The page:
The Mediterranean appetizer tree ($19.90) featured a number of delectable little things, such as orange-infused grape leaves; a textbook-perfect goat-cheese bruschetta; roasted red peppers wrapped in prosciutto; plump, cold mussels in escabèche (that way of serving poached or fried seafood in any number of garlic-touched vinaigrettes); and a delicious ragout of wild mushrooms and caramelized vegetables served in a beautiful little cylinder.
Pick the Provençal tasting tree ($17) and you'll regret it. Yes, you'll net a very good onion, black olive, and anchovy pissaladière (an oil-crust pizza), but you'll also receive greasy frogs' legs and a pretty-to-look-at-but-soggy-to-eat molded pyramid of stewed tomatoes, tapenade, and cheese spread. There are two large, treeless appetizers: fried vegetables ($8.25) and a light, altogether respectable calamari plate ($8.95), distinguished especially by the surprise presence of tender deep-fried artichoke hearts and sweet, tangy, marvelous fried lemon slices.
Were there more moments of deep-fried lemon surprise, La Fougasse would be a treasure. As it is, the long stretch to dessert is fraught with peril. I had some dismal, dismal salads at La Fougasse. The worst was of thinly sliced fennel, carrots, and celery tossed in a grainy, whitish puzzlement and crowned with slices taken from some old tuna steak or other that got seared for some reason. You know how rare tuna is the color of rubies or claret? The rare part of this tuna was the brownish color of baked apples. Simple mesclun (mixed baby greens) with chèvre and pine nuts ($7.95) was so swamped with balsamic vinegar it looked like someone had poured motor oil on the plate.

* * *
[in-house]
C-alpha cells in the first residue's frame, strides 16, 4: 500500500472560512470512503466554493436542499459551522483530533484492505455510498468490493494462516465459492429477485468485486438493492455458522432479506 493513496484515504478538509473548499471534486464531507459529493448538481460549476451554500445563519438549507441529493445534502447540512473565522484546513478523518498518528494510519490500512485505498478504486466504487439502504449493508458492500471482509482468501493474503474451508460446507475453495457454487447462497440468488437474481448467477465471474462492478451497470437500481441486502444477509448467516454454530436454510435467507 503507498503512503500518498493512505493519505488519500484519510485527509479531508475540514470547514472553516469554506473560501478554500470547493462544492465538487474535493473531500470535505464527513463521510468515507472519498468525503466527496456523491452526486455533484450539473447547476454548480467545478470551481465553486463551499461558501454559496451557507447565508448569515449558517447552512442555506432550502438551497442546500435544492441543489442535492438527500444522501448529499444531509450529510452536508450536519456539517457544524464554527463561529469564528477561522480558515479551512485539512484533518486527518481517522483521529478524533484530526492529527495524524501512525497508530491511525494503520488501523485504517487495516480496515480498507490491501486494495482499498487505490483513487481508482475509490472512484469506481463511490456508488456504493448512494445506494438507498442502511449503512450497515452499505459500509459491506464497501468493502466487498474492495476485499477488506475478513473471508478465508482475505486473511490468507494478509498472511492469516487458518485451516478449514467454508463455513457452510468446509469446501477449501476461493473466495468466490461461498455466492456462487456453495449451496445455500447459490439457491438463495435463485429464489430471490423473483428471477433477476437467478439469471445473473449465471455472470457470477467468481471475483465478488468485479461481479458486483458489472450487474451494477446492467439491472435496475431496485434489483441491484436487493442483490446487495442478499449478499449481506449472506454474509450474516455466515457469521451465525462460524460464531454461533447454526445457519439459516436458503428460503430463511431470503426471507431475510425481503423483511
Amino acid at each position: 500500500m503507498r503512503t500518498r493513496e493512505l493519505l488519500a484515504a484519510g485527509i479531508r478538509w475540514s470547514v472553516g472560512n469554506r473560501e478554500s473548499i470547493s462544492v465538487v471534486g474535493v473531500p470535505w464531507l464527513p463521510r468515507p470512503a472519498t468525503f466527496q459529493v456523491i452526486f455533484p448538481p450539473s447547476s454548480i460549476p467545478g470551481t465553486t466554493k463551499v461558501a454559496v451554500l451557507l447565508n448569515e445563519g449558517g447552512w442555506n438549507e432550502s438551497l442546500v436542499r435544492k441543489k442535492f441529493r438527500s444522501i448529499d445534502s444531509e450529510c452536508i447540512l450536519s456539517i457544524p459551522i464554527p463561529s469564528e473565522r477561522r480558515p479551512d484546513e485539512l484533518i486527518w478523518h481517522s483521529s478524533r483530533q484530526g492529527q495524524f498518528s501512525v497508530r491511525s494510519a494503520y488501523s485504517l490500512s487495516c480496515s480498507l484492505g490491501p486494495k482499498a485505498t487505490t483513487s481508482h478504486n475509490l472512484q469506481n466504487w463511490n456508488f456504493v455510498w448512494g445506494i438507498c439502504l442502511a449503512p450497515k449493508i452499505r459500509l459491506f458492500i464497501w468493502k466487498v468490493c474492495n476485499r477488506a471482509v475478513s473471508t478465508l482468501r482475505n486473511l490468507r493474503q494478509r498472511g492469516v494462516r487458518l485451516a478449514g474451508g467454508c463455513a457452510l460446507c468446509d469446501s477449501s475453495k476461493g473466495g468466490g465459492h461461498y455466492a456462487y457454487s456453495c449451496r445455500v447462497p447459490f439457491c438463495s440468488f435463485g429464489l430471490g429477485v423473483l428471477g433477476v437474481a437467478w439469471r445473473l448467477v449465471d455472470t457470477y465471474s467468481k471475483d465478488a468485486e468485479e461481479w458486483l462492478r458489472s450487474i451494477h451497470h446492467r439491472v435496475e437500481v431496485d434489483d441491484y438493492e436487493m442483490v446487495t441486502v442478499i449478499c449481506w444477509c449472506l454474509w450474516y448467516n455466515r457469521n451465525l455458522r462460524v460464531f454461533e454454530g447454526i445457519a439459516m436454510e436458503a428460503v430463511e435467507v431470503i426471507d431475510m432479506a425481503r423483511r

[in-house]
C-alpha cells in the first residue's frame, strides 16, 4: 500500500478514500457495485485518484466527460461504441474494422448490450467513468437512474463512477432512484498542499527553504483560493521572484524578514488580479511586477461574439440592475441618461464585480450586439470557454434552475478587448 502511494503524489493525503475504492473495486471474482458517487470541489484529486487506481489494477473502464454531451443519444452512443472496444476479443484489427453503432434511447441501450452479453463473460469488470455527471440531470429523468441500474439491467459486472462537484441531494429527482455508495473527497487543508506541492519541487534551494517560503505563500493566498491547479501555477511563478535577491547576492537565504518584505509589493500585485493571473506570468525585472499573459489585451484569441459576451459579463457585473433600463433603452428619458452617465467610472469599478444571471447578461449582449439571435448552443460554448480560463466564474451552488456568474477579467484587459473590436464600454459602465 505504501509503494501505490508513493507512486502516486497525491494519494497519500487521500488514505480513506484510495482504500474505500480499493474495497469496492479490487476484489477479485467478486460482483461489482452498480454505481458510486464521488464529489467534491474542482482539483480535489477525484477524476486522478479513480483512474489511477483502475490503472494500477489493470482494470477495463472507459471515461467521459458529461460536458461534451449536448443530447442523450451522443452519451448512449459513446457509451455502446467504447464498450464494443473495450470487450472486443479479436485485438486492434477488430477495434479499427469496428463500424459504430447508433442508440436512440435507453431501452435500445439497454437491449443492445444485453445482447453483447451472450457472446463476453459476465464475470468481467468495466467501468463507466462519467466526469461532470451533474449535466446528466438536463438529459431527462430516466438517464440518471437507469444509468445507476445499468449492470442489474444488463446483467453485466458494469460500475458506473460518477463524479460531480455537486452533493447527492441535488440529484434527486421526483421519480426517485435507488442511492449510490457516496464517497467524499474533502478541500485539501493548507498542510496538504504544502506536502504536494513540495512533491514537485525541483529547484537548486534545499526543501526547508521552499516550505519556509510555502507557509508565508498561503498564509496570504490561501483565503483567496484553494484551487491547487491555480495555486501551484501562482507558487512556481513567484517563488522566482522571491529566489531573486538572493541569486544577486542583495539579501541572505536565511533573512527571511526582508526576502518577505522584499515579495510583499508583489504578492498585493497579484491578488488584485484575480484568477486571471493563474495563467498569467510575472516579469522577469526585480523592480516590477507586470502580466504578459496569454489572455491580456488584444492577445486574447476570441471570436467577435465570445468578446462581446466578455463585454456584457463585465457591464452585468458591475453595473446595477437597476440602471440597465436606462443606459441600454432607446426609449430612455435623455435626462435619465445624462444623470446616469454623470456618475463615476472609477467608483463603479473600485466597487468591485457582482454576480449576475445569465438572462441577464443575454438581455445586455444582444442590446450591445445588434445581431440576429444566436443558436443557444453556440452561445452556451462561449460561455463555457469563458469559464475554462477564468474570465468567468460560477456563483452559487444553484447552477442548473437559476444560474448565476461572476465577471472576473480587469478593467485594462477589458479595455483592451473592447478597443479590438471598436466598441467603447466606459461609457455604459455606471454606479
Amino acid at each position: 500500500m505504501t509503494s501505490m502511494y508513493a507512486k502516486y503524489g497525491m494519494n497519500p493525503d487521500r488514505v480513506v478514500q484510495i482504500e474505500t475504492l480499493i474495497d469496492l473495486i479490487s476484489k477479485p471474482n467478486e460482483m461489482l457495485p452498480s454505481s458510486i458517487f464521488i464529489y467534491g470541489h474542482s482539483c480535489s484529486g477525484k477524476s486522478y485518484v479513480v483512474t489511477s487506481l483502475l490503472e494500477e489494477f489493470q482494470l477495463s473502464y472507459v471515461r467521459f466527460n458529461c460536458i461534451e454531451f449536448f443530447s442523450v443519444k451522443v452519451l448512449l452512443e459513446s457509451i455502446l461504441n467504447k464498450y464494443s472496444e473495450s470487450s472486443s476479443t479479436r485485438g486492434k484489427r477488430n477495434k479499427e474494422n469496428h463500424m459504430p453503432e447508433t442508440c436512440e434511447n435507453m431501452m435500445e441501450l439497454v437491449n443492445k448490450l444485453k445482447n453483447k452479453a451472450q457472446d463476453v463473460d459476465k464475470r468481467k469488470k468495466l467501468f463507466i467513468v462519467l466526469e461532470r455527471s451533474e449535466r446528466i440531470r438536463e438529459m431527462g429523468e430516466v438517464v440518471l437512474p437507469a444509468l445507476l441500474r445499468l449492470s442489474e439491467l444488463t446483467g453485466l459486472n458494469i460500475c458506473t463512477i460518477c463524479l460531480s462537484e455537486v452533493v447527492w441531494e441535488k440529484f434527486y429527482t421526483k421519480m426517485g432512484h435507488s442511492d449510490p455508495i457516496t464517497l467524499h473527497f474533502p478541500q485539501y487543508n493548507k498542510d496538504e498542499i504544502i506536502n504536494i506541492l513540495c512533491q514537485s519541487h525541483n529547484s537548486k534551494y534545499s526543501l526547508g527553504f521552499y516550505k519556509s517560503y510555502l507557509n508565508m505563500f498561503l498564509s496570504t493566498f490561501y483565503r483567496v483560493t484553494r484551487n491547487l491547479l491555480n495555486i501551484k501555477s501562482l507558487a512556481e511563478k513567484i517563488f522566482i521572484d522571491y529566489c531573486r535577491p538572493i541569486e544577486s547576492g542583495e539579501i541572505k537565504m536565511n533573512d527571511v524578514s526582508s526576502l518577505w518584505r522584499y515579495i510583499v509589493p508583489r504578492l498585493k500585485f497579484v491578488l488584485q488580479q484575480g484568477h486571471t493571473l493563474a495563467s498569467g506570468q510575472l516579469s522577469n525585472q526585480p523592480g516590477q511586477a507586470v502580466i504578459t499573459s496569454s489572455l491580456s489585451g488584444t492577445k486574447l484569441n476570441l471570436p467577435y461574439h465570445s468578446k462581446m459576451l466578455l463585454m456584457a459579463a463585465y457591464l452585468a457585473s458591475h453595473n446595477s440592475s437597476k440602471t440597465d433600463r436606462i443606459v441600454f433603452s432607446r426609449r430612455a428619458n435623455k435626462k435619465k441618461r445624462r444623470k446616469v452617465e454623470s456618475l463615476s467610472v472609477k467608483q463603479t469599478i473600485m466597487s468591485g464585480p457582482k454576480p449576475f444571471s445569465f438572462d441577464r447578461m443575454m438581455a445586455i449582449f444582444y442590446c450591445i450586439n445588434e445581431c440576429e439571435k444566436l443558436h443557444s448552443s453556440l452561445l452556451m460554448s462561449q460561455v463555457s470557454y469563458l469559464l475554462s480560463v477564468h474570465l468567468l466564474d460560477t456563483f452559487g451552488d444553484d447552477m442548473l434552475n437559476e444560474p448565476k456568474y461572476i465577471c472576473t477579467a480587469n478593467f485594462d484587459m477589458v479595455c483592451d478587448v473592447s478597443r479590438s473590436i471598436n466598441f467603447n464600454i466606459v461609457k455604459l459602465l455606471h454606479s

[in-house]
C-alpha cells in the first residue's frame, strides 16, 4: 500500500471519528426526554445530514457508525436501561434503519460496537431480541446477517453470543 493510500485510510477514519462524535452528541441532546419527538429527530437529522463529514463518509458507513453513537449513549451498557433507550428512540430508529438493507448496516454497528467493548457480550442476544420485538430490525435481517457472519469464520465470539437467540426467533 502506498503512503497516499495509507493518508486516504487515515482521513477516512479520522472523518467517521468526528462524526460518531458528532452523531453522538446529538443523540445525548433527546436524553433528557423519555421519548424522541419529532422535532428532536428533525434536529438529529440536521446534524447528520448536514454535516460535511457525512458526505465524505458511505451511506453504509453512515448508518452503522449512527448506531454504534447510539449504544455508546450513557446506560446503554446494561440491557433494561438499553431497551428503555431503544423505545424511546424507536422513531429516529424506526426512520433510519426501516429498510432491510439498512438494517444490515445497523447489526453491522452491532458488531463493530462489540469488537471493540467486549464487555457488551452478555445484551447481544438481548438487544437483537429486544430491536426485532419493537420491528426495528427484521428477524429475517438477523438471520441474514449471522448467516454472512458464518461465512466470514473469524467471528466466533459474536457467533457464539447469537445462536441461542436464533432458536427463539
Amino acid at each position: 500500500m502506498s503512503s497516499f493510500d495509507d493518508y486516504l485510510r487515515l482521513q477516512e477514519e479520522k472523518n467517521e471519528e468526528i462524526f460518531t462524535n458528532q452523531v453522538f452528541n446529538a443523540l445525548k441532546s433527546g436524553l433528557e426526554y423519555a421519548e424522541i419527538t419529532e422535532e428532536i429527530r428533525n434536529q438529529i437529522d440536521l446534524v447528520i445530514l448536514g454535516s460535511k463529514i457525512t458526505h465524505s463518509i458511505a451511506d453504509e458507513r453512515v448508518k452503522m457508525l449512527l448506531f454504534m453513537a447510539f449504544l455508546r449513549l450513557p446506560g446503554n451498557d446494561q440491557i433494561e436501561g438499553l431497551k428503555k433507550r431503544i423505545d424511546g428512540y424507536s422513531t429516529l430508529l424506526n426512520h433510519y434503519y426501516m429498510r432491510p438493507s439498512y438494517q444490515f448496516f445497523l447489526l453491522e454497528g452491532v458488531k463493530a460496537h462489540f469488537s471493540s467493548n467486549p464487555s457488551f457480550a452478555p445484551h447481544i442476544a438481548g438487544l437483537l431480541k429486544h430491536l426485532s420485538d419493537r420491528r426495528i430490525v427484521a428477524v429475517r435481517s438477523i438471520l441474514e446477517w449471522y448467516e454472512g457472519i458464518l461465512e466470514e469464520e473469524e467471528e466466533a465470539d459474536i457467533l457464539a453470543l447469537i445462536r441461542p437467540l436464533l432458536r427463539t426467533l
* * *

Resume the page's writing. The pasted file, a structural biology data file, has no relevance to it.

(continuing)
Entrées hit the high highs of the fougasses and the low lows of the salads. Two delights I found included a perfectly cooked fillet of sea bass ($17.50). The fillet, sealed up in one of those razor-thin, so-very-French crusts, arrived surrounded by a pool of rich, buttery saffron sauce; beside it sat a precious little two-layer cake of plain, buttery rice and simple, garlic-sautéed fresh spinach. Moroccan chicken ($14.95) arrived at table wearing the clay dunce cap of a tagine; once it was lifted, a heady smell of lemons and honey took over the table. I'm happy to report that this bird was nothing short of dreamy. Little roast slices of lemons off to one side proved a perfect counterpoint to the chicken.